The Affordable Care Act impacts small businesses in Old Town

By Victoria Bowles

Old Town Lansing Times staff writer

OLD TOWN LANSING — As the Affordable Care Act continues to evolve, local small business consider the benefits of implementing health care plans. The Affordable Care Act does not penalize businesses with 50 or fewer employees for not providing health coverage, according to The goal is to give small businesses more affordable coverage options and tax credits, so more people have access to health insurance plans. Although many business owners in Old Town are aware of the new law’s possibilities, some said the benefits of health insurance cannot outweigh the cost because of limited staffing numbers. Craig Mitchell Smith Glass employs three full-time staff members and does not currently provide health insurance, but there is a possibility for this change in the future, said owner Craig Mitchell Smith. “As the business grows, so does its responsibilities,” said Smith.

Government actions affect many Americans

The American people will soon face the repercussions of recent governmental changes. From the Affordable Care Act to recent cuts in the Supplemental Nutritional Assistance Program, many people will find their lives changed, including folks who live within the two small Michigan towns of Bath and Dewitt. Affordable Health Care Act effects many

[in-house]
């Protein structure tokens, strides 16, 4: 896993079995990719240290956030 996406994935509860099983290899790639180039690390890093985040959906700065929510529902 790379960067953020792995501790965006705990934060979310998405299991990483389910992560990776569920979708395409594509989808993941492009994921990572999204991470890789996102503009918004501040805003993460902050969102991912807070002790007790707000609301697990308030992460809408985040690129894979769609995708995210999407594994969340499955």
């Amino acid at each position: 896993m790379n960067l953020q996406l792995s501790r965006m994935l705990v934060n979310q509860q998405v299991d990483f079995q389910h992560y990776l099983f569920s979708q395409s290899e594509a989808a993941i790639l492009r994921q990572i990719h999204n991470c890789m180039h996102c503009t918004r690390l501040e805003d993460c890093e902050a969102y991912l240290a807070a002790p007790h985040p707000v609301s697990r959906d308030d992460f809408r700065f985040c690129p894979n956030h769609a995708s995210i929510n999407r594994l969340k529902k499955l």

Tom Isanhart, auxiliary member at the Dewitt Veterans of Foreign Wars, says that the Affordable Health Care Act has not yet affected him. “It won’t affect me much, but it’ll effect everyone else,” said Isanhart. “Many will lose coverage because their employers would rather pay the fines than pay the costs of coverage.”

With food stamps being cut earlier this month, many are concerned by the loss of meals for families.

Youth could stay longer in foster care system

Capital News Service
LANSING — A new Department of Human Services (DHS) program would allow youth to remain in foster care until they turn 21. The voluntary program would allow participants to continue receiving foster care payments, health care and counseling after they turn 18. They would be eligible to remain in the program if they are employed at least 80 hours per month, are in school or a job training program, or if they can’t work or attend school due to a medical condition. Every year, around 600 youth age out of foster care, losing eligibility for funds that DHS officials say could help them transition into adulthood. Of the state’s 14,000 foster care youth, 585 will be eligible for the program this year.